by Destiny Soria
Published on October 11, 2016 by Amulet Books
Genres: Historical, Paranormal, Young Adult
It’s Boston, 1919, and the Cast Iron club is packed. On stage, hemopaths—whose "afflicted" blood gives them the ability to create illusions through art—captivate their audience. Corinne and Ada have been best friends ever since infamous gangster Johnny Dervish recruited them into his circle. By night they perform for Johnny’s crowds, and by day they con Boston’s elite. When a job goes wrong and Ada is imprisoned, they realize how precarious their position is. After she escapes, two of the Cast Iron’s hires are shot, and Johnny disappears. With the law closing in, Corinne and Ada are forced to hunt for answers, even as betrayal faces them at every turn.
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It’s the early 1900’s in Boston, the city is booming with activity, and on one particular street sits the Cast Iron club where customers can come to experience a show like no other (and illegal at that). Destiny Soria takes us back through the eyes of Corinne and Ada, two remarkable young women willing to go the distance for their home.
Iron Cast was absolutely wonderful. From the first page, I was hooked in this world of hemopaths — those born with an unusual ability to create illusions with words, song, and for one, paintings. To start, I’ve never experienced any beings like “hemopaths.” Or the time period this book is set in, for that matter (it doesn’t seem nearly as popular as the Victorian era, modern day, etc). Brownie points for originality!
While there’s a lot of action within the pages, from Ada’s escape from “prison” to kidnappings, daring cons, and protecting the ever-formidable Cast Iron club, the characters are what sold this book for me.
Corinne is from a well-off family but finds her place at the Cast Iron with others hemopaths. To her, the club acted as more of a savior than a temporary retreat. She has family issues but I loved seeing her reconsider everything she had thought previously, bringing her character arc full circle. She’s snarky and always ready with an idea when it comes to saving those she loves. As she puts it, she’s not nice. But she is good.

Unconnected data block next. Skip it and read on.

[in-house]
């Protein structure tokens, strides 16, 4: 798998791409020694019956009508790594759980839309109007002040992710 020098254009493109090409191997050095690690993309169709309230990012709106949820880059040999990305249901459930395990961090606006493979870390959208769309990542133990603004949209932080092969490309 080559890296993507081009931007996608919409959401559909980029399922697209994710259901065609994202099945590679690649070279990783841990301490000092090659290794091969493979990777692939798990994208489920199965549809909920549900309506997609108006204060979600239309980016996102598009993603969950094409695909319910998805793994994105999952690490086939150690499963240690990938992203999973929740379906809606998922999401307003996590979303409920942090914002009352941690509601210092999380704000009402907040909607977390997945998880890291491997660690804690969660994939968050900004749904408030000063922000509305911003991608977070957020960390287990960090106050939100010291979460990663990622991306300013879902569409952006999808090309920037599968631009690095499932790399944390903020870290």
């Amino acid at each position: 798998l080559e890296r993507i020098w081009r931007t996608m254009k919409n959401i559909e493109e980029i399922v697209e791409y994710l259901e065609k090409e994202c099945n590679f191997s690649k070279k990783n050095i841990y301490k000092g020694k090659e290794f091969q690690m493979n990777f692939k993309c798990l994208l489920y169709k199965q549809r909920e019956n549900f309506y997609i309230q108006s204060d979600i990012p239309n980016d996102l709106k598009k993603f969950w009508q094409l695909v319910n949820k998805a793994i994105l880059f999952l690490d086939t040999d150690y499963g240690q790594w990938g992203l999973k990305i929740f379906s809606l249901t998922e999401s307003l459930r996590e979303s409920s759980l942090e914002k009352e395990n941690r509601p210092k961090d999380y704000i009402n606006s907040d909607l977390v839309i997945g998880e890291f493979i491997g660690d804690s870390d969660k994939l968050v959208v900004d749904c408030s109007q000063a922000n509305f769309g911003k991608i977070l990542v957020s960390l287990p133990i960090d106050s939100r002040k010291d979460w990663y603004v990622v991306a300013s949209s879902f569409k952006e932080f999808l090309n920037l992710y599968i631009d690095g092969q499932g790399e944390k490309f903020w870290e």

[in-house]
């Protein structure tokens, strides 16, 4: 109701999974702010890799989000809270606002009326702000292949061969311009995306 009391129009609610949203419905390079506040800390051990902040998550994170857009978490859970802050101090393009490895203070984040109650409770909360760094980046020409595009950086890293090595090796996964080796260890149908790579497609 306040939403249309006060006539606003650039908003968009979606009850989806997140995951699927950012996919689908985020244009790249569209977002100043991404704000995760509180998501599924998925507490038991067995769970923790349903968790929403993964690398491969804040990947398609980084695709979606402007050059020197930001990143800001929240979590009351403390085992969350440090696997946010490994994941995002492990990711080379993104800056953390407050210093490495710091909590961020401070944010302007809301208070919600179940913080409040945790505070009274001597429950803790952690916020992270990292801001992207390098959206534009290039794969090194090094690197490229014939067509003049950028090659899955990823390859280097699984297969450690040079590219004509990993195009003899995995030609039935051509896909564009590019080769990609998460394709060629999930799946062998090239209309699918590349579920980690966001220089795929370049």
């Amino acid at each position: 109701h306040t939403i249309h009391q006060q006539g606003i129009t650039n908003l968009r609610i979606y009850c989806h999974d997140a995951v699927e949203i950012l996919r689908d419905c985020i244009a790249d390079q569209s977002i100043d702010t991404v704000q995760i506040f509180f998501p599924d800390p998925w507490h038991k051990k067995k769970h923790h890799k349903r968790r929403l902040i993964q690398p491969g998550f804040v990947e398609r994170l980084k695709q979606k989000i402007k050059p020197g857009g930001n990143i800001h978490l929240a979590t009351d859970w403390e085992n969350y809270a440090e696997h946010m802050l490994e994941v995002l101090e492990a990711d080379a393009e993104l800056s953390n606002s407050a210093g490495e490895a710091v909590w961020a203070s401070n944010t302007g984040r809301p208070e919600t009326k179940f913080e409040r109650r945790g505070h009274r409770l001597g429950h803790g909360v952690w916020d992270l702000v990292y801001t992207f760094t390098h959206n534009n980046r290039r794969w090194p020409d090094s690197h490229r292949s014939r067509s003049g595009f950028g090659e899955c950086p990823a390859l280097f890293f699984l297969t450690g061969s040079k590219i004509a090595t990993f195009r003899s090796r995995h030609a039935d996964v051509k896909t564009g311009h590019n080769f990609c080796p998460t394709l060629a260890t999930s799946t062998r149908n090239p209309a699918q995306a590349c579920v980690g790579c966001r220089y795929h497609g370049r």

Ada holds the more sensible side of the friendship, not as loud as her friend but equally formidable. While Corinne usually takes the driver’s seat in the situation, Ada comes into her own as a leader as the story progresses. Her calmer nature is the perfect balance for Corinne and they play off each other beautifully.
I loved that Iron Cast had such a strong friendship theme with these two. There’s nothing they wouldn’t do for each other and I can’t imagine them as anything but Cor and Ada. You can’t have one without the other.
Gods, I need this book as a movie (and by that I mean a good book-to-movie adaptation). I want to see these ladies on screen, want to experience Corinne’s illusions and Ada’s emotional music. There’s such a visual aspect to Iron Cast and the author did a fabulous job bringing it to life in my mind.
(Okay, to be honest, I just can’t get enough of this book and want ANYTHING more — a movie? a sequel? I’m not picky!)
But you can’t have characters without plot and, once again, Soria knocked it out of the park. There are so many intricate layers to this story that don’t always seem like they tie together and when you get to the end, you’re left standing in awe. The characters face personal challenges, decisions they’ve made and the consequences tied with them, as well as the overarching problems with the Cast Iron. And the writing…well, I mentioned that the author really brings those illusions to life, right? It’s far more than that. I know little of the early 1900’s other than what I’ve seen on TV or learned in high school history. Yet, I felt like I was there. The characters use slang unfamiliar to this day and age but so appropriate for their lives. It also wasn’t used in a way that I felt confused at any point. These weren’t made-up fantasy words to give the book a more authentic feel. They just merged with the rest of the world seamlessly.
If you ever had any doubts whether or not to read this book, you shouldn’t have any now. You need this book on your shelf. And, like me, I hope you’re looking out for more from this debut author because Iron Cast wasn’t enough for me. I need more!